Po­lit­i­cal and eco­nomic head­winds in the year that was

The New Age (Gauteng) - - BUSINESS - BERNARD SATHEKGE bernards@the­newage.co.za

BUSI­NESS and pol­i­tics did not make happy bed part­ners this year and the econ­omy was the poorer for it.

Three fi­nance min­is­ters were fired in quick suc­ces­sion, the coun­try’s credit rat­ing was down­graded to junk, we went into re­ces­sion briefly, job­less­ness spi­ralled out of con­trol and the coun­try en­ters the new year with a R50.8bn gap in tax re­ceipts.

In his fi­nal days as ANC pres­i­dent Ja­cob Zuma promised rad­i­cal eco­nomic trans­for­ma­tion and free ter­tiary ed­u­ca­tion for poor and mid­dle-class stu­dents.

One late night in March a Cab­i­net reshuf­fle saw the ax­ing of fi­nance min­is­ter Pravin Gord­han and his deputy, Mce­bisi Jonas, a move which sent the rand and stocks tum­bling.

This was fol­lowed by an­other heavy blow as SA fell into re­ces­sion in the first quar­ter for the first time in eight years, with un­em­ploy­ment hov­er­ing at 28% and wages stag­nat­ing.

A num­ber of multi­na­tion­als such as Glen­core, Stan­dard Bank and Shan­duka were named in the leaked Par­adise Papers which glar­ingly high­lighted damn­ing cases of tax avoid­ance and ques­tion­able funds trans­fers in­volv­ing multi­na­tional com­pa­nies, politi­cians, celebri­ties, wealthy ex­ec­u­tives and roy­als.

Pub­lic pro­tec­tor Bu­sisiwe Mkhwe­bane’s or­dered for the Re­serve Bank’s con­sti­tu­tional man­date to be changed, which sparked an out­cry and flurry of court ac­tions that re­sulted in a ju­di­cial smack-down for Mkhwe­bane.

One of the world’s big four ac­count­ing firms, KPMG, found it­self ex­posed in the so-called Gupta leaks, along with SAP, McKin­sey and util­i­ties Eskom, Transnet and Prasa.

To­wards the end of the year, the repu- tation of cor­po­rate SA was smeared again with more com­pa­nies ac­cused of dirty tricks, in­clud­ing Naspers and its sub­sidiary, Mul­tiChoice.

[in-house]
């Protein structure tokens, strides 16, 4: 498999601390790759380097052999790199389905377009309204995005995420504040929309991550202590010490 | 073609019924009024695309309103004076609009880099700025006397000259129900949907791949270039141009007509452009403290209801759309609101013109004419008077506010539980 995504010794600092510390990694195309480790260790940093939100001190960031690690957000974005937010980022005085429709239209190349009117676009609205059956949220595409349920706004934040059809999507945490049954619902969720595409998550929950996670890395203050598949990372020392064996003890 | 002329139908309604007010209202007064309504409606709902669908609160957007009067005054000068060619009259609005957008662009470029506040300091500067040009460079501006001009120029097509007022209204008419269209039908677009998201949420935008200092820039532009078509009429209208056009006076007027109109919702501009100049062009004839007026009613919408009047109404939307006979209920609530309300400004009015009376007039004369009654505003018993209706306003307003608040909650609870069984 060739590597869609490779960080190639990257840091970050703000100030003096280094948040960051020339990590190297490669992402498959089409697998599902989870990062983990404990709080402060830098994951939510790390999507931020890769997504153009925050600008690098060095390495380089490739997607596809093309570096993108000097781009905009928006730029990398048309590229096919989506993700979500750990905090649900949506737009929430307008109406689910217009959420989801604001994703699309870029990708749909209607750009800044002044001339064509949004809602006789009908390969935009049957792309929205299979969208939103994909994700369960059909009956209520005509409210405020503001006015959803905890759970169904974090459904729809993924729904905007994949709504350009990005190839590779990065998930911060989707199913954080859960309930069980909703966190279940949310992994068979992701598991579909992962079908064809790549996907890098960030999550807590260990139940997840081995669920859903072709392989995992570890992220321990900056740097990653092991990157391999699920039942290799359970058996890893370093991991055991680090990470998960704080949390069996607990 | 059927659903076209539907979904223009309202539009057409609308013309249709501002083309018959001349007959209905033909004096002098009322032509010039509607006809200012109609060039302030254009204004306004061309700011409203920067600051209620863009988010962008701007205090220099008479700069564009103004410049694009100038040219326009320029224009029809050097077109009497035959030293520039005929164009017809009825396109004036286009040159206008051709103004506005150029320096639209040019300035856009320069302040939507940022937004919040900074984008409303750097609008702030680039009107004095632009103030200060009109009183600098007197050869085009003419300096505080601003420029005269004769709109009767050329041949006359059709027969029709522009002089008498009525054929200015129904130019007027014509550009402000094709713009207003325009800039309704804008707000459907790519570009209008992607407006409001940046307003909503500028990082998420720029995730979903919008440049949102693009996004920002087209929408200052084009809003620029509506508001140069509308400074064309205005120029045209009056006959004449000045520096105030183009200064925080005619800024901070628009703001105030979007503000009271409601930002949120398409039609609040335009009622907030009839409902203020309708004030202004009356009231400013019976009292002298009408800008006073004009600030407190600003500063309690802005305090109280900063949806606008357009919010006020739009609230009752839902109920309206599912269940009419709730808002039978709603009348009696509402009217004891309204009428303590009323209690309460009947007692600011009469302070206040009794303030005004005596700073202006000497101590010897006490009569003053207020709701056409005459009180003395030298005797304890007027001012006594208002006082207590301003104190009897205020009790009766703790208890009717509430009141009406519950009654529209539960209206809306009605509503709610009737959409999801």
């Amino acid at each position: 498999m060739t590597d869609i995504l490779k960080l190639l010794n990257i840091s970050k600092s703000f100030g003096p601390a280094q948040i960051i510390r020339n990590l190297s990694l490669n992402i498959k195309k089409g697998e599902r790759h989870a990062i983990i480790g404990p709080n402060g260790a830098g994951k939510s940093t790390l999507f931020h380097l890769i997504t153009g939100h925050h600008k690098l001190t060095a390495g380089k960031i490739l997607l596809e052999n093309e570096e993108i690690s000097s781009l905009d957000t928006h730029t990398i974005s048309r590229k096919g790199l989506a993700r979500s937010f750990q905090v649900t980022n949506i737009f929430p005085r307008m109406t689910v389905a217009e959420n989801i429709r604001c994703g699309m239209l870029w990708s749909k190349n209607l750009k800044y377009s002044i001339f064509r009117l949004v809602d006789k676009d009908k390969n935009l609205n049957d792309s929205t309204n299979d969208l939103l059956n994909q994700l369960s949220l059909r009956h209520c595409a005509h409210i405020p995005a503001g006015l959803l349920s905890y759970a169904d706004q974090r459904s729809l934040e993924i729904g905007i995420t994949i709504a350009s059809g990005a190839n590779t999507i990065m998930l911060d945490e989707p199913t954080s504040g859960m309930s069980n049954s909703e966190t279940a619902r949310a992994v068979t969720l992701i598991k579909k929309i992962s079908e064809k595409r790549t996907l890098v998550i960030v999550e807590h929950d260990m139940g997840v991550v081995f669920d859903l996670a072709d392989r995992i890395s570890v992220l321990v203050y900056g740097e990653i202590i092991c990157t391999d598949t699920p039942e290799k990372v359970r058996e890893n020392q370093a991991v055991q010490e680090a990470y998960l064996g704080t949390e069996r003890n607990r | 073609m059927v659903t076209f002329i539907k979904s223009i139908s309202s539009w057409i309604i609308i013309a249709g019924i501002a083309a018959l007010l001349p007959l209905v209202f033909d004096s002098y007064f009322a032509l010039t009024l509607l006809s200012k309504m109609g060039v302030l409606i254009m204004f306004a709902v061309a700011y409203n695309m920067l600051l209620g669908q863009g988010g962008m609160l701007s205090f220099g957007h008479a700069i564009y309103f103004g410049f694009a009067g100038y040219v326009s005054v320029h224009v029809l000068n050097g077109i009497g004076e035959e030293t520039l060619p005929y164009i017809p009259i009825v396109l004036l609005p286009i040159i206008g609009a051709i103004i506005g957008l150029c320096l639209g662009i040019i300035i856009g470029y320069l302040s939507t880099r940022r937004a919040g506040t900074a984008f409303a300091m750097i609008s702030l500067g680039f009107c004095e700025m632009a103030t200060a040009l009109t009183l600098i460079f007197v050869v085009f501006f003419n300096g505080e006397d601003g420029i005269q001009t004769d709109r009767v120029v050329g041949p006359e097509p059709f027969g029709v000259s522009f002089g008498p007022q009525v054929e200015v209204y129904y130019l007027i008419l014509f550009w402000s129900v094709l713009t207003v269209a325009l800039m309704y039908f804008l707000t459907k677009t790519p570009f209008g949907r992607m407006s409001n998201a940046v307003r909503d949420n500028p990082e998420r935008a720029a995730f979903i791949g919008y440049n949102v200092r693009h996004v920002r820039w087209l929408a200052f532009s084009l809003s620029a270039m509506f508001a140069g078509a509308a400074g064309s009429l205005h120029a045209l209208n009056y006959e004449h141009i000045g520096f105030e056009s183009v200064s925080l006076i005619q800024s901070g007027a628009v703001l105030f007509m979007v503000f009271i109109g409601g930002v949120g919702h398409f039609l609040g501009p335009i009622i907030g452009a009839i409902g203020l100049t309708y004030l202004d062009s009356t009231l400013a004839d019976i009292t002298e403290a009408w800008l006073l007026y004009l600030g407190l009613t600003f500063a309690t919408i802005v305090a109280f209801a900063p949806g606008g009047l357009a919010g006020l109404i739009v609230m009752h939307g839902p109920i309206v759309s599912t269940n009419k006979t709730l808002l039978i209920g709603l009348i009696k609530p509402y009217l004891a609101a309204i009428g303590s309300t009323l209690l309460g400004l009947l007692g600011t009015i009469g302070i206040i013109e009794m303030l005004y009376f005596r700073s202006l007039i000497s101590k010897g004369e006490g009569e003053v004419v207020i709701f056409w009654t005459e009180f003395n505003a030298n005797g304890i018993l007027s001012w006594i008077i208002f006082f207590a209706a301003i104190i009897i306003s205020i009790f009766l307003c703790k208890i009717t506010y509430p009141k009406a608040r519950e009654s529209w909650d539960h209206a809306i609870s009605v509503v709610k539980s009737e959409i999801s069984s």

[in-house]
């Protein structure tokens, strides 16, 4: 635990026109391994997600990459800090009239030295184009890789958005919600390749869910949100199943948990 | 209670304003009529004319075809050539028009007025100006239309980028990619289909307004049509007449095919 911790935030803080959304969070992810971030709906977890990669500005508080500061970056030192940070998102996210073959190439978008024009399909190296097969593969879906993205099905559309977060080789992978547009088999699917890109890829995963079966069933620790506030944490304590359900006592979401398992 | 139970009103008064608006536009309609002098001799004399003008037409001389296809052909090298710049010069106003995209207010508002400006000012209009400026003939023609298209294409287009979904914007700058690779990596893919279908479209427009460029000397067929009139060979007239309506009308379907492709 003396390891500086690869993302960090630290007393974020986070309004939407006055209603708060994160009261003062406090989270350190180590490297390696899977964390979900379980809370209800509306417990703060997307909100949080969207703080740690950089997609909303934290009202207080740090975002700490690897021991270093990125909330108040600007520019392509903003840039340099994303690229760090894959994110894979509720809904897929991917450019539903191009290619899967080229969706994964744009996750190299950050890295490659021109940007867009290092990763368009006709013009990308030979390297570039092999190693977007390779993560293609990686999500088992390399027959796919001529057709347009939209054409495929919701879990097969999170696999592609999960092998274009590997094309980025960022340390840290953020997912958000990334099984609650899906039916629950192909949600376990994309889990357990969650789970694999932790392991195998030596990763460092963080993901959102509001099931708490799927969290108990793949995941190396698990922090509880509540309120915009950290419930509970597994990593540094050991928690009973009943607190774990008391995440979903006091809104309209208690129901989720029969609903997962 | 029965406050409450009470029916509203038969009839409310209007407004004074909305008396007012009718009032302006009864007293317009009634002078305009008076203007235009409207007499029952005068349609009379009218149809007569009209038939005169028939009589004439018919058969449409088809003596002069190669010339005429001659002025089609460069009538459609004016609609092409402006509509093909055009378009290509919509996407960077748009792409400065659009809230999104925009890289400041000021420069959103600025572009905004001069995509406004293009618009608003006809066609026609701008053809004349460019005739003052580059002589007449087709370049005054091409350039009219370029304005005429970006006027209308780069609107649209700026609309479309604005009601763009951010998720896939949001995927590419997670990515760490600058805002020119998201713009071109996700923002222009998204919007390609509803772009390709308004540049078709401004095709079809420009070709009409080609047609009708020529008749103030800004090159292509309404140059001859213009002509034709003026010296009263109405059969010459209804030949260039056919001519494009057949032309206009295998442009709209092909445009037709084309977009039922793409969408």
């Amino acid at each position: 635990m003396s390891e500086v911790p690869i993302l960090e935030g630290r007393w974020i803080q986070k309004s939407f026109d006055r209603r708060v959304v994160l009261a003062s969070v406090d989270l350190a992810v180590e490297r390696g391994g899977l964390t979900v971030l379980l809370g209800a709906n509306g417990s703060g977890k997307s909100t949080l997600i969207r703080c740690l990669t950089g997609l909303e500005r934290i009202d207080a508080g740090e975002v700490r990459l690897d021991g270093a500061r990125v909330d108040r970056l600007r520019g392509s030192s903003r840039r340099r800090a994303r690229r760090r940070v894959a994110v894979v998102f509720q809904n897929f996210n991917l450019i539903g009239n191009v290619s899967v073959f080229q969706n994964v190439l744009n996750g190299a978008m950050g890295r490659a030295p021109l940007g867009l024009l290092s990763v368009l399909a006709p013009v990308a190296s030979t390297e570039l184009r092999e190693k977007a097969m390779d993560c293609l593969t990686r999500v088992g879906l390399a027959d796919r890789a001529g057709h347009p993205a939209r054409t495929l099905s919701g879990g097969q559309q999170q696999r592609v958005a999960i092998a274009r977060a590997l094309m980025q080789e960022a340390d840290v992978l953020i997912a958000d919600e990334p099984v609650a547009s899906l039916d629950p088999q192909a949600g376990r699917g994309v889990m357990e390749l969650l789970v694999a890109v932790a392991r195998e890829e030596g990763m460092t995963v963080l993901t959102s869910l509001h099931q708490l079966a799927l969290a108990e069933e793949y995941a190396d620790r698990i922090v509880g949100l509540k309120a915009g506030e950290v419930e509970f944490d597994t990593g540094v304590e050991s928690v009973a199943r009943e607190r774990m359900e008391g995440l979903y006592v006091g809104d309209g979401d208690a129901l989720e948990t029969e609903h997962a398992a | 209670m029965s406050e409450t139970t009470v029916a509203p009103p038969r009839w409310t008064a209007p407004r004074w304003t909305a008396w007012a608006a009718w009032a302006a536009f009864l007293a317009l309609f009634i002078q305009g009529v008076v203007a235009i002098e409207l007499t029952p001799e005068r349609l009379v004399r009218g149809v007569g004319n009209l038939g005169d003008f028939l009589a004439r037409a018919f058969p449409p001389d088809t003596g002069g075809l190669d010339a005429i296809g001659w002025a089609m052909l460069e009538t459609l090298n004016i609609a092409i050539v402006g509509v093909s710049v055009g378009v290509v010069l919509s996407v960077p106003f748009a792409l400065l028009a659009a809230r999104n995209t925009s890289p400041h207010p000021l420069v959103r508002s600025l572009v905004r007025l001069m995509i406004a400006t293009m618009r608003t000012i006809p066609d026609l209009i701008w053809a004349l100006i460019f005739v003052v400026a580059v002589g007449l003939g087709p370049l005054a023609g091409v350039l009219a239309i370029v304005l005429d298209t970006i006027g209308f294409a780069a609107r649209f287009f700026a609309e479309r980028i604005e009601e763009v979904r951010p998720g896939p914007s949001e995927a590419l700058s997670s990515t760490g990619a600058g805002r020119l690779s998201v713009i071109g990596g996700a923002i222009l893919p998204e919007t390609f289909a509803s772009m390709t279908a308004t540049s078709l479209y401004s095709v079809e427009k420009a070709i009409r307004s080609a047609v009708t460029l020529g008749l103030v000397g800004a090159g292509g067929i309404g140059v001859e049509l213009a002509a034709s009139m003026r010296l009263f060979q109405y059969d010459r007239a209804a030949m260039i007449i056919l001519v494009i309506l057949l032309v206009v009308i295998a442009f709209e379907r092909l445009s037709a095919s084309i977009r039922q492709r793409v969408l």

SA’s big four banks – Absa, Stan­dard, Ned­bank and FNB – closed Oak­bay’s bank ac­counts af­ter hint­ing at money laun­der­ing but with­out pro­vid­ing any proof, al­le­ga­tions that Oak­bay strongly de­nied.

Oak­bay put its as­sets up for sale, re­sult­ing in busi­ness­man Mzwanele Manyi buy­ing The New Age and ANN7.

At least 17 banks were pros­e­cuted by the Com­pe­ti­tion Com­mis­sion for col­lu­sion in trad­ing for­eign cur­rency pairs in­volv­ing the rand since April 2015 and the mat­ter was re­ferred to the Com­pe­ti­tion Tri­bunal.

Eas­ily the big­gest cor­po­rate scan­dal of the year – per­haps the big­gest in SA cor­po­rate his­tory – was the Stein­hoff ac­count­ing scan­dal which wiped off more than R300bn of value from the JSE, in­clud­ing R12bn in pen­sion funds.

CEO Markus Jooste, once the dar­ling of the bil­lion­aire set, took the blame and re­signed. It re­mains un­clear what the fu­ture holds for him. Re­tail ty­coon Christo Wiese, Stein­hoff’s big­gest share­holder, saw his per­sonal wealth drop by R156bn in a mat­ter of days.

Busi­ness both lo­cally and in­ter­na­tion­ally wel­comed the nar­row vic­tory by Cyril Ramaphosa in the race to be the next pres­i­dent of the rul­ing ANC and cited his wide ex­pe­ri­ence and busi­ness acu­men.

The rand has been strength­en­ing the past month or so and yes­ter­day was at a two-and-a-half year high at R12.26/$.

MAN­DATE: Bu­sisiwe Mkhwe­bane drew flack over the Re­serve Bank.

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